In DHS phase 2 (DHS-2), participants who completed DHS-1 underwent a follow-up survey, laboratory testing, and repeat imaging studies during a single visit to the University of Texas (UT) Southwestern Medical Center between September 2007 and December 2009. Among 1077 participants eligible for follow-up, 345 did not complete DHS-2, resulting in a final sample size of 732. There were no major differences in medical history, demographics, or biomarker data between eligible participants who did and did not complete DHS-2 (eTable 1, available at http://www.jama.com). Within this cohort, we also examined a subgroup with normal fasting blood glucose (FBG) values at baseline (n=512). All participants provided written informed consent, and the protocol was approved by the UT Southwestern institutional review board.
At baseline, diabetes was defined by prevalent medical treatment for diabetes, an FBG of 126 mg/dL or greater, or a nonfasting BG level 200 mg/dL or greater (to convert glucose to mmol/L, multiply by 0.0555). At follow-up, incident diabetes was defined by initiation of medical treatment for diabetes during the study interval, an FBG of 126 mg/dL or greater, a nonfasting BG of 200 mg/dL or greater, or glycated hemoglobin (HbA1c) 6.5% or greater, according to updated guidelines13 (HbA1c was not measured in DHS-1). No information was available regarding the time of diagnosis or onset of incident diabetes. Family history of diabetes was defined as any first-degree relative with diabetes.
At baseline, prediabetes was defined by the 2003 American Diabetes Association criteria for impaired fasting glucose (IFG) as an FBG of 100 to 125 mg/dL.14 At follow-up, incident prediabetes was defined as either new IFG with an FBG of 100 to 125 mg/dL or HbA1c of 5.7% to 6.4%.13 Oral glucose tolerance testing was not performed.
Obesity was defined as a BMI of 30 or greater, calculated as weight in kilograms divided by height in meters squared. Race/ethnicity, history of CVD, medication usage, and smoking status were self-reported. Definitions for hypertension, hypercholesterolemia, and low high-density lipoprotein (HDL) cholesterol have been previously described using conventional clinical definitions.15 Metabolic syndrome was defined and Framingham 10-year CHD risk estimates were calculated according to the National Cholesterol Education Program Adult Treatment Panel III report.16 The homeostasis model assessment of insulin resistance index (HOMA-IR) was calculated with the following: (fasting insulin [μIU/mL] × fasting glucose [mmol/L]) divided by 22.5.17 Physical activity was derived using self-reported frequency and type of leisure-time physical activity and a standard conversion for metabolic equivalence units (METs).18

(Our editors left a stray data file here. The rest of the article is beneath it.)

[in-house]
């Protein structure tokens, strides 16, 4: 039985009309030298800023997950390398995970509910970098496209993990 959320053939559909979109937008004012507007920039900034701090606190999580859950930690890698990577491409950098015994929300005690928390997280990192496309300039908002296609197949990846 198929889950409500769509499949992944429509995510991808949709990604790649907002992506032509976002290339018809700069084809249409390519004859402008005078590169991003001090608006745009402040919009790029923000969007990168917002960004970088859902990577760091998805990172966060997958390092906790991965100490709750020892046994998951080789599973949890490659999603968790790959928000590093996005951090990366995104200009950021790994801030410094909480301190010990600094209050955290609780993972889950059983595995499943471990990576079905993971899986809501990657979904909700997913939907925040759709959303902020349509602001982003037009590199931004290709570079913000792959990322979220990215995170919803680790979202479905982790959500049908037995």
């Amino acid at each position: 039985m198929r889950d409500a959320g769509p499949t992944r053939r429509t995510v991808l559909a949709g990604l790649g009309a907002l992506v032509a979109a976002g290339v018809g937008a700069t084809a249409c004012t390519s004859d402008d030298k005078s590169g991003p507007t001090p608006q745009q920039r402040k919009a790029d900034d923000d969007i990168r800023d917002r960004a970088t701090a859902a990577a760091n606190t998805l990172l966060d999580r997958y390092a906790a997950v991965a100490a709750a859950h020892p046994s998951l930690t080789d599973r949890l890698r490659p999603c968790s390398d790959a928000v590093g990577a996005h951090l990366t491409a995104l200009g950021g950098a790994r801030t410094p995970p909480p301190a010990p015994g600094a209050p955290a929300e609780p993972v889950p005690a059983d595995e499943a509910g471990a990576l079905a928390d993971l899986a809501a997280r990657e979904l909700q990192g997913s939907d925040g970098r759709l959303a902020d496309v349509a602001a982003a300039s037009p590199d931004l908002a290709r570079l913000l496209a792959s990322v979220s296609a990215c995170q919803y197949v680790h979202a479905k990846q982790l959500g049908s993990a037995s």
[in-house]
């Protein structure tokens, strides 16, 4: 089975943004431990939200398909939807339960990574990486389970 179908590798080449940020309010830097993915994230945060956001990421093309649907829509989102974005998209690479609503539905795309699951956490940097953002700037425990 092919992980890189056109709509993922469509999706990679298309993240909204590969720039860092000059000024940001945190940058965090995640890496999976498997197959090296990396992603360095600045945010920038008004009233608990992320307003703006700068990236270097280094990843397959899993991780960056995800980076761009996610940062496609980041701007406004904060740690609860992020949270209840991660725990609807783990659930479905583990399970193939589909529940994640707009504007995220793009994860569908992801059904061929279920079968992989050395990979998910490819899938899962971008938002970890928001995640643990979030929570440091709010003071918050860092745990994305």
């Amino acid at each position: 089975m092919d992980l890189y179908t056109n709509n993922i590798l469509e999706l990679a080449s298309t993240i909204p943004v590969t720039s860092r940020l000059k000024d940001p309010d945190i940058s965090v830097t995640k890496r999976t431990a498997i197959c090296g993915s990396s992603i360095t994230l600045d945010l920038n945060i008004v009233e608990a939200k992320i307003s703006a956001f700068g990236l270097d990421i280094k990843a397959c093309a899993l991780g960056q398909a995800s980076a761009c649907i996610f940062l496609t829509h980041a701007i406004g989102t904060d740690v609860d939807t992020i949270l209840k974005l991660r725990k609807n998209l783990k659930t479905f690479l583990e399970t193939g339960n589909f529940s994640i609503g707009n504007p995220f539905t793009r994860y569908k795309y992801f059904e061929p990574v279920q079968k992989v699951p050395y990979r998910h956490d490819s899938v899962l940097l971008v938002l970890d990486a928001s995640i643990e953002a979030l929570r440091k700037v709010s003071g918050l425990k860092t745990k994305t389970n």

Body surface area (BSA) was calculated using the method of Tikuisis et al.19 Waist circumference was measured 1 cm above the iliac crest and hip circumference at the widest circumference of the buttocks at the area of the greater trochanters. Dual-energy x-ray absorptiometry (Delphi W scanner, Hologic, and Discovery software version 12.2) was used to measure total body fat, lean mass, truncal fat, and lower body fat. Lower body fat was delineated by 2 oblique lines crossing the femoral necks and converging below the pubic symphysis and included gluteal-femoral fat.20
Visceral and subcutaneous abdominal fat mass were measured by 1.5-T MRI (Intera, Philips Medical Systems) using a prospectively designed and validated method of fat mass prediction from a single MRI slice at the L2-L3 intervertebral level.21 Single-slice measurement of subcutaneous and visceral fat mass at this intervertebral level has been shown to be highly concordant with total abdominal fat mass measured at all intervertebral levels (R2= 85%–96%).21 Liver fat was measured using 1.5-T proton magnetic resonance spectroscopy and is reported as a percentage of signal from fat to total signal from fat and water.22
Biomarkers reported in this study have been measured previously and the analytical methods described for levels of leptin,23 adiponectin,24 high-sensitivity C-reactive protein (hsCRP),25 and fructosamine.26 Particle concentrations of low-density lipoprotein (LDL), HDL, and very low-density lipoprotein (VLDL) subclasses were measured by LipoScience using nuclear magnetic resonance spectroscopy.27 In DHS-2, standard laboratory assays were used to measure cholesterol and glucose, and HbA1c was measured using an Ultra-2 affinity high-performance liquid chromatography assay (Trinity Biotech). The interassay coefficients of variation were 2.9%, 1.8%, and 1.1% at HbA1c levels of 5.1%, 8.6%, and 19.5%, respectively.
Electron-beam computed tomography measurements of coronary artery calcium (CAC) were performed in duplicate on an Imatron 150 XP scanner, and the scores were averaged. Prevalent CAC was defined as a mean Agatston score greater than 10.28 Cardiac and aortic MRI were performed using 1.5-T MRI, and left ventricular mass and wall thickness, aortic compliance, and aortic plaque area and wall thickness were calculated according to previously published methods.29–31